According to peace activist Christine Ahn, the “job” of pushing leaders to move towards formally ending the Korean War was, in fact, accomplished by dogged Korean anti-war activists who helped oust former South Korean President Park Geun-hye in 2017 and gave Moon Jae-in a mandate for peace. Ahn says that it was these movements, supported by international activists, that forced the North and South Korean leaders to release a statement that declares the “new era of peace” will include steps towards family reunification, denuclearization and cessation of all hostile acts.
Ahn is in a position to know. The South Korea-born, Hawaii-based peace activist has been organizing to end the Korean war under the administrations of Trump, Barack Obama and George W. Bush. She founded and coordinates Women Cross DMZ, which describes itself as “a global movement of women mobilizing to end the Korean War, reunite families, and ensure women’s leadership in peace building.”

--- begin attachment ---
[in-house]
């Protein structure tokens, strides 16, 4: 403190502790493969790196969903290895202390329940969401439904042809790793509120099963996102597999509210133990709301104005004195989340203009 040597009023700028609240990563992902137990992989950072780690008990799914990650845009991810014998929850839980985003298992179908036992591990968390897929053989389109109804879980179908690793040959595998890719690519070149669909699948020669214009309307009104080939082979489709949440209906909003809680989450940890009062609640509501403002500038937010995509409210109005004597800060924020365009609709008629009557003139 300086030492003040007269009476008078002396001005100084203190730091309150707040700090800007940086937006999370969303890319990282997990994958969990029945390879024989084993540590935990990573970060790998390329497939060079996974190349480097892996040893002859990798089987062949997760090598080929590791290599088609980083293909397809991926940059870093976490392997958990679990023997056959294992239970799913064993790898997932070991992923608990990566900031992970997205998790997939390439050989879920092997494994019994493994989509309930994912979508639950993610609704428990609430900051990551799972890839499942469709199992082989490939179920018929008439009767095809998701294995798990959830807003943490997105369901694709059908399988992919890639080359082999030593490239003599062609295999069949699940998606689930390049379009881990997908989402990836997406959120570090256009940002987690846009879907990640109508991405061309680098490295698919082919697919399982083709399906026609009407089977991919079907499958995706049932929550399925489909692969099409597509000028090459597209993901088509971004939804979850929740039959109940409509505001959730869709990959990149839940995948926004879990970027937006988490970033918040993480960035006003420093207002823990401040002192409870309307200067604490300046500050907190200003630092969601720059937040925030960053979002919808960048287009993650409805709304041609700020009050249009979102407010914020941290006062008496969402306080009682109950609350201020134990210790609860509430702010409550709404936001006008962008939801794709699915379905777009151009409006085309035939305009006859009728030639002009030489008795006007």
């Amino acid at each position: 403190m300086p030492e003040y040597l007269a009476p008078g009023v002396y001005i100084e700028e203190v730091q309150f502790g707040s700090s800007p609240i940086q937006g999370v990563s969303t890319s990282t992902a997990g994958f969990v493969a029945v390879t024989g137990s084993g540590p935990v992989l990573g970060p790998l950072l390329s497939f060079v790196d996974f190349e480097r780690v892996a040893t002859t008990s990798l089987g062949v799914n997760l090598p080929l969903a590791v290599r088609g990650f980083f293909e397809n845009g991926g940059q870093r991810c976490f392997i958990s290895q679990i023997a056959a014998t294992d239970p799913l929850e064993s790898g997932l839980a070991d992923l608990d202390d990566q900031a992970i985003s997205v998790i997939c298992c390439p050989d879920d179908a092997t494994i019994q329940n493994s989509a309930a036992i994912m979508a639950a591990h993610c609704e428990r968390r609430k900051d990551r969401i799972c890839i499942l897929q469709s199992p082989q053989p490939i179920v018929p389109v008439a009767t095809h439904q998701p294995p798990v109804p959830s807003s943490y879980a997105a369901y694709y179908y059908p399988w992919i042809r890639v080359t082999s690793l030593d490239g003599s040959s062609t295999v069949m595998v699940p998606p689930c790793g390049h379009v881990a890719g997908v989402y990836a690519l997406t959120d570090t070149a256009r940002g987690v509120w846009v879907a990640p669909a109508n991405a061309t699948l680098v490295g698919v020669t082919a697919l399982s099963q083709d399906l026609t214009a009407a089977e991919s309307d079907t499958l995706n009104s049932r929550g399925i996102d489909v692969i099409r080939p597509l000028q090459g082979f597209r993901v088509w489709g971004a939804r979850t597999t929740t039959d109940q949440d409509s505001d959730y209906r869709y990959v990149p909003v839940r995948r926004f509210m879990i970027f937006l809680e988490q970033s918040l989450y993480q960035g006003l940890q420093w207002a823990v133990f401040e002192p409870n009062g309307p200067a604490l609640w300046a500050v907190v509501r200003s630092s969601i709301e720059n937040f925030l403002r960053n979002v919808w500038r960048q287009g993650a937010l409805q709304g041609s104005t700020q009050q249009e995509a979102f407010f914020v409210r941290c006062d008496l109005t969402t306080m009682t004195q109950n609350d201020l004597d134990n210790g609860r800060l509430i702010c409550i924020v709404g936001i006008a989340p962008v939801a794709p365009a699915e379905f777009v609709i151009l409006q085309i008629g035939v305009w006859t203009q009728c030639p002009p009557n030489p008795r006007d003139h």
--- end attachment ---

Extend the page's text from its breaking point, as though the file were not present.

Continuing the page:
The 1950-1953 Korean War left up to three-million Koreans dead, wounded or missing, thanks in part to a vicious bombing campaign perpetrated by the United States. While a 1953 agreement put an armistice in place, the war has still not been formally ended. The recent peace declaration is the most meaningful development to date to officially end the conflict.
Ahn tells In These Times about the significance of Friday’s summit, the peace movements that made the announcement possible and how people in the United States can show solidarity—in contrast to their president.